Ousted election clerk hit with ethics lawsuit in New Mexico

SANTA FE, N.M. (AP) — A local elections regulator in rural New Mexico who was recently declared missing from work and replaced is now facing possible sanctions from a commission that oversees ethics and conduct by government officials.

The civil lawsuit against Yvonne Otero was filed Tuesday by the State Ethics Commission. It alleges that Otero used her office for personal gain and to exchange favors, seeking sanctions that include fines of up to $5,000.

Otero, a Republican elected as Torrance County clerk in 2020, was replaced in office last month by a decision of the board of county commissioners. The all-Republican board says Otero went missing from work and abandoned her duties. Linda Jaramillo was appointed in her place to serve as clerk through 2024.

Jacob Candelaria, an attorney for Otero, called the misconduct allegations by the State Ethics Commission “outlandish, sexist and politically motivated,” and said that Otero has not abandoned her elected post.

“We intend to vigorously defend against these allegations,” he said Friday.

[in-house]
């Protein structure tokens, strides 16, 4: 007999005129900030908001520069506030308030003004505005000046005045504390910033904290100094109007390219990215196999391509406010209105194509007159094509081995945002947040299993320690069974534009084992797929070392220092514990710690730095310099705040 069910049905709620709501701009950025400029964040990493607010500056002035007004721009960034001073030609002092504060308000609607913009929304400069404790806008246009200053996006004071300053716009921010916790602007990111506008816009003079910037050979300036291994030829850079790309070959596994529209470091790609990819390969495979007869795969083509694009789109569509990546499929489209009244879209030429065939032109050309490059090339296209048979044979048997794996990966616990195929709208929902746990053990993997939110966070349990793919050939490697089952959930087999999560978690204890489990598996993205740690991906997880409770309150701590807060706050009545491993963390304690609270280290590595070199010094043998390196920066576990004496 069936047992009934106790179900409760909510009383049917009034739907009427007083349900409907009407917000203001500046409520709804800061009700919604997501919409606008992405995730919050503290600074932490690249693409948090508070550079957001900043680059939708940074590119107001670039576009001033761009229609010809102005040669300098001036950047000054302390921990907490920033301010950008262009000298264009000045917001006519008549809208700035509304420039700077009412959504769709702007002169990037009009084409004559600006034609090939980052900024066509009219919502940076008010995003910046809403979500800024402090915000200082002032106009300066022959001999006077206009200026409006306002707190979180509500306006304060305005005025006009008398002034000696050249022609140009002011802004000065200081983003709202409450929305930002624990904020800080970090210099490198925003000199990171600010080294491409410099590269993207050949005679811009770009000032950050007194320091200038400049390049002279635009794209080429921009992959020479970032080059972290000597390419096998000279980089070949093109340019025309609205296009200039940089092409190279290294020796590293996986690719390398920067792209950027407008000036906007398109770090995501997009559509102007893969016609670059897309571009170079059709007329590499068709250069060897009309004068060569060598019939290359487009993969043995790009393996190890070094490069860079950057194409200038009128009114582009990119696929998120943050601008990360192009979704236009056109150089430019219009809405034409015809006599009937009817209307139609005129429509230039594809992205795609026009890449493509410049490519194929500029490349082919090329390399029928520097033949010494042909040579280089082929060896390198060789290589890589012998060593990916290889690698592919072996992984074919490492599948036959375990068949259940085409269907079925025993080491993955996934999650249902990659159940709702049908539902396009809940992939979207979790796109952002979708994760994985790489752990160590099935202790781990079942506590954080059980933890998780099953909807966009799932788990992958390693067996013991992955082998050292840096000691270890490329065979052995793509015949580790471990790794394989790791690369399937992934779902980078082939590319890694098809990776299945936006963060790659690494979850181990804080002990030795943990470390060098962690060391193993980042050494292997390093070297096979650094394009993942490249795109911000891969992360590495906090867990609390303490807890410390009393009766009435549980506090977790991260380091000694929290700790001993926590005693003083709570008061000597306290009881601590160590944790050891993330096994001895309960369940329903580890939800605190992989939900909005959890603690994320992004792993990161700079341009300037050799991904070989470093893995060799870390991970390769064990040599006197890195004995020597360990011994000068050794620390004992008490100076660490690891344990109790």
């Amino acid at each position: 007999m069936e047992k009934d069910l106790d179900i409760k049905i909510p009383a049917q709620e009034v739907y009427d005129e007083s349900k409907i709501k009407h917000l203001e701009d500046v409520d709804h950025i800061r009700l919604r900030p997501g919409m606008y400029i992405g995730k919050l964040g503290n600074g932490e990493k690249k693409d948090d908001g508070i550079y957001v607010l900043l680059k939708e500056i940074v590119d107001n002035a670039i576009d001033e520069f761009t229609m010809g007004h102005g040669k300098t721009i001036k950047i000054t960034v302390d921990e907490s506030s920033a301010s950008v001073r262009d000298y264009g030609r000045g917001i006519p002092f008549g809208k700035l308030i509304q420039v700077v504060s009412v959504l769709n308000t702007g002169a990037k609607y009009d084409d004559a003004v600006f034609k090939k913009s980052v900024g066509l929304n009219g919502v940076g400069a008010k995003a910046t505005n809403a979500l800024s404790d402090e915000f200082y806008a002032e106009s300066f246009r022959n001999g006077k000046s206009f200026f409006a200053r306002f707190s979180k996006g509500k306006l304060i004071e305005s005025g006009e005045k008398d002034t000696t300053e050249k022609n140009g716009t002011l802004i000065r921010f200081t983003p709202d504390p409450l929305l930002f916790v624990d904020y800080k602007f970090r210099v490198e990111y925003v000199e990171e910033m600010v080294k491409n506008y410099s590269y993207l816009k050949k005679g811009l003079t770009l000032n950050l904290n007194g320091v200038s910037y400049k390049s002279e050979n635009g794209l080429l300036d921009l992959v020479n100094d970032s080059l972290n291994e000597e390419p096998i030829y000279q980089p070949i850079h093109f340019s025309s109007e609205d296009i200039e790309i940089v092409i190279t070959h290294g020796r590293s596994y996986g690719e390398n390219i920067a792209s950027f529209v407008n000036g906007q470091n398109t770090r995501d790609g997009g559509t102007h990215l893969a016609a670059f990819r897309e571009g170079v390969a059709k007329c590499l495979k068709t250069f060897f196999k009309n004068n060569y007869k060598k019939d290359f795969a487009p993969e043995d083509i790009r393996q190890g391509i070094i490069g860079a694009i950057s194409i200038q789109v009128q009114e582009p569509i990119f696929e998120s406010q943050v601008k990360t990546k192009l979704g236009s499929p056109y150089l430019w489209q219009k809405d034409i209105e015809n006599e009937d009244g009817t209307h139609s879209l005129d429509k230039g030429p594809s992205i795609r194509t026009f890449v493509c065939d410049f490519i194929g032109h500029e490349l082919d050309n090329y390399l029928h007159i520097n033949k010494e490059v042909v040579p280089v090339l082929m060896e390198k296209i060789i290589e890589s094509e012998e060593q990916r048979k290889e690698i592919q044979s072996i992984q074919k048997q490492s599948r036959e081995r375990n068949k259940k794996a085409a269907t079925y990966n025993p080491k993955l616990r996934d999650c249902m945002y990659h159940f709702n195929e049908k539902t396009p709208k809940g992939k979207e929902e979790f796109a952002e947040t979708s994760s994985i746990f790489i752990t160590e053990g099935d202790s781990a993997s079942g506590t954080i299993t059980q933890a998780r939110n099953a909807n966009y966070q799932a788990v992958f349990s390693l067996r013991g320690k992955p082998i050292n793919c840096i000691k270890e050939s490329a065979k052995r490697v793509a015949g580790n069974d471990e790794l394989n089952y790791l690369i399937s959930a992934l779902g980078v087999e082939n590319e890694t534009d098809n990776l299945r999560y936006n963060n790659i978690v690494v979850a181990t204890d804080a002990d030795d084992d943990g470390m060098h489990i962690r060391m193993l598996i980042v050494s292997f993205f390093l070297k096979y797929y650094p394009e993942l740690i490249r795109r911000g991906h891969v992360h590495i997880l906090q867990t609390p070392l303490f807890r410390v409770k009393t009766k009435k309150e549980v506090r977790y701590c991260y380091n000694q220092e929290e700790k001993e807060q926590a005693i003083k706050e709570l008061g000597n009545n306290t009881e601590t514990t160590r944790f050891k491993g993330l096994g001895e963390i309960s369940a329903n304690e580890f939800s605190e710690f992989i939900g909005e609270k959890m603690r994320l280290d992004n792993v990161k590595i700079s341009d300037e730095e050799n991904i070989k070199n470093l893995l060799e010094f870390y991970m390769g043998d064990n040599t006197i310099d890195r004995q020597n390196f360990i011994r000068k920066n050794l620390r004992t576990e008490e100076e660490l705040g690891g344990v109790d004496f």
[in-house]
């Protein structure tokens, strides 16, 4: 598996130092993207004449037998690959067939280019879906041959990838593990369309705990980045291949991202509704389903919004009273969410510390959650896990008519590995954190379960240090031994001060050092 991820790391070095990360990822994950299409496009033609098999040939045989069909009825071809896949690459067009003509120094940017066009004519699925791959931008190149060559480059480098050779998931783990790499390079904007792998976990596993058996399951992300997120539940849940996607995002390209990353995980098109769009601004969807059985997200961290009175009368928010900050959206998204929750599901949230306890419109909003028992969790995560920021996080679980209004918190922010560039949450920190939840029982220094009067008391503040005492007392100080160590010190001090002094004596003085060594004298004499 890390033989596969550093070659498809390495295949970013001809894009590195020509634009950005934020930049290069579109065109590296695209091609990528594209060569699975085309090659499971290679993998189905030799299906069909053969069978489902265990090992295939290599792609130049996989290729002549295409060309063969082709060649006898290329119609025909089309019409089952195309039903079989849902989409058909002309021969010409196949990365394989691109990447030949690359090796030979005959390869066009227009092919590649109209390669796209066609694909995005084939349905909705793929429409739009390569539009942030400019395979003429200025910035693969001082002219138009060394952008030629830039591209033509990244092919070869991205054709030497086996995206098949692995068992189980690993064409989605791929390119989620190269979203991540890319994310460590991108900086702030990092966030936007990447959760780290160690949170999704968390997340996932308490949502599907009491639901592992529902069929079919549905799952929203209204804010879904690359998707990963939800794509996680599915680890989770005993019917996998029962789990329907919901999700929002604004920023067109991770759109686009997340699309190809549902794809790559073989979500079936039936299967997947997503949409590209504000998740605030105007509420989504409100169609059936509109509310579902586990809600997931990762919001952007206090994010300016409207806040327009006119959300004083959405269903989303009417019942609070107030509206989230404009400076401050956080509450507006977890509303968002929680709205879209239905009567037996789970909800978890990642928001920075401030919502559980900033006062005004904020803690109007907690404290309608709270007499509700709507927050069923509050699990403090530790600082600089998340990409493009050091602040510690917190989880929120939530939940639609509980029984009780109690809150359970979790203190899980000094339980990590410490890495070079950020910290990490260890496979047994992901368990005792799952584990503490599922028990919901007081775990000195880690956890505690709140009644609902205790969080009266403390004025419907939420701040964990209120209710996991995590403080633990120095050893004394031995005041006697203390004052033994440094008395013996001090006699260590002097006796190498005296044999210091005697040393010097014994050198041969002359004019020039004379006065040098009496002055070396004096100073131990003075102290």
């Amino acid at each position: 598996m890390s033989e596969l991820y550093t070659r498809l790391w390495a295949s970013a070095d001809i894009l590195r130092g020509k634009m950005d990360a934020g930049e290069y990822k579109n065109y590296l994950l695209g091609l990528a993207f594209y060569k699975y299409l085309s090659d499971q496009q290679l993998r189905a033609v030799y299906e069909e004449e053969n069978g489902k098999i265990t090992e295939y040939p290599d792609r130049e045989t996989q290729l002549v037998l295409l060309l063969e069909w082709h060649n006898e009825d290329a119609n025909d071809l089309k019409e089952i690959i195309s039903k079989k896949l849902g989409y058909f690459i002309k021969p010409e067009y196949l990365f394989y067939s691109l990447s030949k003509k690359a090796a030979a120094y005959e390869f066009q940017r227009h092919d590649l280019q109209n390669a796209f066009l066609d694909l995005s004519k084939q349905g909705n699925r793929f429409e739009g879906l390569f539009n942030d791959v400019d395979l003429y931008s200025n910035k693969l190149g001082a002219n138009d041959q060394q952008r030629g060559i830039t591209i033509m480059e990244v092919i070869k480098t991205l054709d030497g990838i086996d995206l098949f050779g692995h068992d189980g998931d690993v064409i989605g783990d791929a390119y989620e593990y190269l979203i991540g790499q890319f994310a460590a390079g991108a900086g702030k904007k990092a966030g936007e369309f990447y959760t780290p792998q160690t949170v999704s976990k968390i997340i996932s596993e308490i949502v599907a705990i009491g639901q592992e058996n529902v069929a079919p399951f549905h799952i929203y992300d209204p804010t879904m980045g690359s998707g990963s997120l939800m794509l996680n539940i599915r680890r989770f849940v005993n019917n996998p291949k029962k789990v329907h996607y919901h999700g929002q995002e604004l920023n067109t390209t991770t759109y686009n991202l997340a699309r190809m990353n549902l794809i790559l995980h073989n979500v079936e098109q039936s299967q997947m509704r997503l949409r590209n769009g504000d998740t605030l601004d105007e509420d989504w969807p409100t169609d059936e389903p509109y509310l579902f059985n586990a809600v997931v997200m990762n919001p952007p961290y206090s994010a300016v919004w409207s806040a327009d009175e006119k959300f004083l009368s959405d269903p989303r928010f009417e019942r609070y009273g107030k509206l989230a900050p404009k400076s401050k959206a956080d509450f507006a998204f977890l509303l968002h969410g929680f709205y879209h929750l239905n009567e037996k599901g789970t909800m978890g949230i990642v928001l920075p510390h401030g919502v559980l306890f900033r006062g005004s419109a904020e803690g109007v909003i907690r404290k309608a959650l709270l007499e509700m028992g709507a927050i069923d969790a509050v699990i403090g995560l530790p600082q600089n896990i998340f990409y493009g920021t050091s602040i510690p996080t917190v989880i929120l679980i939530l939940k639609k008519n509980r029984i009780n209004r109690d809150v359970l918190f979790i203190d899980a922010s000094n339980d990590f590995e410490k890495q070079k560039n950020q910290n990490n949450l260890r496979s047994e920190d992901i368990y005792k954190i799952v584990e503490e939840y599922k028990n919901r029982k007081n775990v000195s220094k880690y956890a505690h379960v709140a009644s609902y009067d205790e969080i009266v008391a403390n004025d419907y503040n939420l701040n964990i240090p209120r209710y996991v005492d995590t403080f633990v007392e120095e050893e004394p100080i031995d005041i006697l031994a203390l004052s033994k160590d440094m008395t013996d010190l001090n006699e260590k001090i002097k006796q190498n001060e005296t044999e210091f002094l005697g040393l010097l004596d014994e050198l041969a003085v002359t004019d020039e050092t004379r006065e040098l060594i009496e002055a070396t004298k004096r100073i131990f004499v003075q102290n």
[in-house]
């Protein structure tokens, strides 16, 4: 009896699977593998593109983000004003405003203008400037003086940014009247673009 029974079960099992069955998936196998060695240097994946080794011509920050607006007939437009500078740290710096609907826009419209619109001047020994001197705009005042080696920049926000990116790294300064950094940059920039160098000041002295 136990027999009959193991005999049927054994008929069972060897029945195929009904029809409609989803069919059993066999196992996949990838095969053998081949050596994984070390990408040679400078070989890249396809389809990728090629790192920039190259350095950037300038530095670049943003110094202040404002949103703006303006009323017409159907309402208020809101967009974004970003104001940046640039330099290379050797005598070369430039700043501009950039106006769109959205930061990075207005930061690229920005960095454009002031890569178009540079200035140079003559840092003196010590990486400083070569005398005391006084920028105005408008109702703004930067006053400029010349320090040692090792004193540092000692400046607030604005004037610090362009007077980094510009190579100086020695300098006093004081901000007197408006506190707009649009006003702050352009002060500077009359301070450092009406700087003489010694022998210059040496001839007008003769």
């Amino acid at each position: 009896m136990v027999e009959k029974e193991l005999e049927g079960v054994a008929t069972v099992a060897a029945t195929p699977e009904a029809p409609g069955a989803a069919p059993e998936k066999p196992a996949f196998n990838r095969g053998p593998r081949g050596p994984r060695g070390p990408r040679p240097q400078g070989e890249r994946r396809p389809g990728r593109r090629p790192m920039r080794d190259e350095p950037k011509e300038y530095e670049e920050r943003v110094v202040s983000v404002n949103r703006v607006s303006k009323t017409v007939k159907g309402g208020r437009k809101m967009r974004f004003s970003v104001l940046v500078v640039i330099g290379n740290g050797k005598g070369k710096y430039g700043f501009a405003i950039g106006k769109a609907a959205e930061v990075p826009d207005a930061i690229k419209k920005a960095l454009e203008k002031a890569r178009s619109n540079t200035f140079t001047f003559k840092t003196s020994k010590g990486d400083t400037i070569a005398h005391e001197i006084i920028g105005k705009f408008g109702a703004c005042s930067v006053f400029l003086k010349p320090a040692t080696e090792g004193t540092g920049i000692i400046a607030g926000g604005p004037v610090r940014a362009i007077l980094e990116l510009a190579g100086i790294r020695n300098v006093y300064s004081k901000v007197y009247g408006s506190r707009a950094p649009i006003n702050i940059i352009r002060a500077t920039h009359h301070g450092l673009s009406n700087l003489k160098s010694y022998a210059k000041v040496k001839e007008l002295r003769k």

Separately, Otero has petitioned the state Supreme Court to reinstate her as county clerk.

Otero’s conduct has come under scrutiny at the same time that Torrance County officials grapple with simmering mistrust about voting systems.

Torrance was one of a handful of rural counties in New Mexico that considered delaying certification of the results of its June 2022 primary election as angry crowds gave voice to unproven conspiracy theories about voting systems. Commissioners later ordered a hand-tally of primary ballots and assigned a county manager to ensure adequate preparations for the general election.

Commissioners last year accused Otero in a censure resolution of harassing employees of the clerk’s office and botching the certification of the county’s ballot-counting machines in the run-up to the November 2022 election. Machines were recertified.

Otero’s petition to the Supreme Court argues that county commissioners decided without proper evidence or due process that she had abandoned her duties as clerk. Otero also is challenging the constitutionality of a statute that was used to remove and replace her. The court has yet to respond.

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